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Independent voices from the The Washington Times Communities
Topic - David S. Cohen
Democrats appeared eager Wednesday to poke holes in the seriousness of President Obama's vow to deter Iran from developing a nuclear warhead, raising tough questions about whether the White House is squeezing hard enough on sanctions against the Islamic Republic's economy.
A Greek shipping industry magnate used a host of front companies and a fleet of crude-oil tankers flying Panamanian and Liberian flags to help Iran evade international oil sanctions, U.S. officials said Thursday.
Syrian rebels including Islamic extremists took full control of a sprawling military base Tuesday after a bloody two-day battle that killed 35 soldiers, activists said. It was the latest gain by opposition forces bolstered by an al Qaeda-linked group that has provided skilled fighters but raised concerns in the West.
The violent street gang Mara Salvatrucha, or MS-13, was designated Thursday by the Treasury Department as a transnational criminal organization, meaning the government can freeze its U.S. assets, seize its property or interests in this country, and make it illegal for anyone in the U.S. to do business with the gang.
The Obama administration set new, largely symbolic, sanctions Friday on Syria's state-run oil company and the Hezbollah militant group, moves designed to underscore Iran's key role in propping up the Syrian regime over the span of its civil war.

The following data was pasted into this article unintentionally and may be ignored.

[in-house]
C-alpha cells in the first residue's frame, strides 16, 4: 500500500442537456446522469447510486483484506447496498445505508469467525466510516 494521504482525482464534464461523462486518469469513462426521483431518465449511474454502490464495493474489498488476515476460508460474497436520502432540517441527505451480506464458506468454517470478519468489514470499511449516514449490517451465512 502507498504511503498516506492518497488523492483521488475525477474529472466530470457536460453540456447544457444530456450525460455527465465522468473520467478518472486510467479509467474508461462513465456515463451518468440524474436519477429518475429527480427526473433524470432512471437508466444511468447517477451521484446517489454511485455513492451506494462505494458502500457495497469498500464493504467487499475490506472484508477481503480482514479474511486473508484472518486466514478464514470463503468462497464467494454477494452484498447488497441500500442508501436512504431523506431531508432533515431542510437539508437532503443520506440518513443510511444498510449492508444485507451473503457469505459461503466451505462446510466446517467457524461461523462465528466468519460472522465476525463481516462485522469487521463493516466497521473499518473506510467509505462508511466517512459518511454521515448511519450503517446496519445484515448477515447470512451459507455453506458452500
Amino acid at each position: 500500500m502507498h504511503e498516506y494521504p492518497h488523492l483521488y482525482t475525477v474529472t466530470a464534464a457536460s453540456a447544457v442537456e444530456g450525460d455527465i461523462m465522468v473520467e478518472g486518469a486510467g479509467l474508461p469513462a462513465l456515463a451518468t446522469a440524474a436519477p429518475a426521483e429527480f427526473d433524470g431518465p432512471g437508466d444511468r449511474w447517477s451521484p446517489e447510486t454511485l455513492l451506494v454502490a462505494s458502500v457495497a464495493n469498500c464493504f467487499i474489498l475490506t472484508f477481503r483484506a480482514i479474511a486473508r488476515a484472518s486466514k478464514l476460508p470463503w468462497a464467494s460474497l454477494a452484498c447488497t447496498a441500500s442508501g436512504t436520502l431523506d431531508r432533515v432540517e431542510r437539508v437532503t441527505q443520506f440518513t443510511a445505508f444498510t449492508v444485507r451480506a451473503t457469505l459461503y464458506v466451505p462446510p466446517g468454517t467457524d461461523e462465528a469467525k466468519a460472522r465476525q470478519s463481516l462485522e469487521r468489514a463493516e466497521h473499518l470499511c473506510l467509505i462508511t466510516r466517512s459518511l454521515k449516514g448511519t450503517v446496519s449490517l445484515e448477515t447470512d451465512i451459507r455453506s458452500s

The Obama administration is going where no White House has gone before: directly accusing Iran of supporting al Qaeda. This long overdue move to get tough on Tehran deserves to be applauded.
The Obama administration accused Iran on Thursday of entering into a "secret deal" with an al Qaeda offshoot that provides money and recruits for attacks in Afghanistan and Pakistan. The Treasury Department designated six members of the unit as terrorists subject to U.S. sanctions.
Cracks are emerging in Col. Moammar Gadhafi's inner circle, raising the possibility that the Libyan dictator's grip on power may be weakening after 42 years.
"So long as Hezbollah spreads instability, conducts terrorist attacks and engages in criminal and illicit activities around the world, we will continue to sanction Hezbollah's operatives, leaders and businesses, wherever they may be found," he added.
"Whether ferrying foreign fighters to the front lines of the Syrian civil war or inserting clandestine operatives in Europe, the Middle East, and elsewhere, Hezbollah remains a significant global terrorist threat," said David S. Cohen, the Treasury Department's undersecretary for terrorism and financial intelligence.